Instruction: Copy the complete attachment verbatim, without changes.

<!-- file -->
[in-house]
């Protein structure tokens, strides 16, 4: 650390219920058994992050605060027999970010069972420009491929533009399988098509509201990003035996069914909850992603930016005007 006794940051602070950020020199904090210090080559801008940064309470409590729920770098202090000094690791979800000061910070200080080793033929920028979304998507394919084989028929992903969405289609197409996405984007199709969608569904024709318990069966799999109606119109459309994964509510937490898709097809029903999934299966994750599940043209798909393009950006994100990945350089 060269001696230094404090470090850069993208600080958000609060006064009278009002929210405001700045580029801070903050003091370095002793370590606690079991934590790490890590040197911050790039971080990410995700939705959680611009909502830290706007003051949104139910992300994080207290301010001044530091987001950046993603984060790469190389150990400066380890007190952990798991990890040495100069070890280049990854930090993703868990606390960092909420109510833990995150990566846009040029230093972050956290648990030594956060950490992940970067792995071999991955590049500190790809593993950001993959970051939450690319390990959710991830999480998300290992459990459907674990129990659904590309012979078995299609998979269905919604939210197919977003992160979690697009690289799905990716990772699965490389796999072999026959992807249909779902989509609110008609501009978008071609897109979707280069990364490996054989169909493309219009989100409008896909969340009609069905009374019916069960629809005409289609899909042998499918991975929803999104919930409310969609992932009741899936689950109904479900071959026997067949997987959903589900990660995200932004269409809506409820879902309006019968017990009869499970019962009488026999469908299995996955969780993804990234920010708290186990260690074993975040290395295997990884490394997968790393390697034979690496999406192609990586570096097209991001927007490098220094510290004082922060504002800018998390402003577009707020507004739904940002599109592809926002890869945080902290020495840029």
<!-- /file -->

[in-house]
């Protein structure tokens, strides 16, 4: 650390219920058994992050605060027999970010069972420009491929533009399988098509509201990003035996069914909850992603930016005007 006794940051602070950020020199904090210090080559801008940064309470409590729920770098202090000094690791979800000061910070200080080793033929920028979304998507394919084989028929992903969405289609197409996405984007199709969608569904024709318990069966799999109606119109459309994964509510937490898709097809029903999934299966994750599940043209798909393009950006994100990945350089 060269001696230094404090470090850069993208600080958000609060006064009278009002929210405001700045580029801070903050003091370095002793370590606690079991934590790490890590040197911050790039971080990410995700939705959680611009909502830290706007003051949104139910992300994080207290301010001044530091987001950046993603984060790469190389150990400066380890007190952990798991990890040495100069070890280049990854930090993703868990606390960092909420109510833990995150990566846009040029230093972050956290648990030594956060950490992940970067792995071999991955590049500190790809593993950001993959970051939450690319390990959710991830999480998300290992459990459907674990129990659904590309012979078995299609998979269905919604939210197919977003992160979690697009690289799905990716990772699965490389796999072999026959992807249909779902989509609110008609501009978008071609897109979707280069990364490996054989169909493309219009989100409008896909969340009609069905009374019916069960629809005409289609899909042998499918991975929803999104919930409310969609992932009741899936689950109904479900071959026997067949997987959903589900990660995200932004269409809506409820879902309006019968017990009869499970019962009488026999469908299995996955969780993804990234920010708290186990260690074993975040290395295997990884490394997968790393390697034979690496999406192609990586570096097209991001927007490098220094510290004082922060504002800018998390402003577009707020507004739904940002599109592809926002890869945080902290020495840029």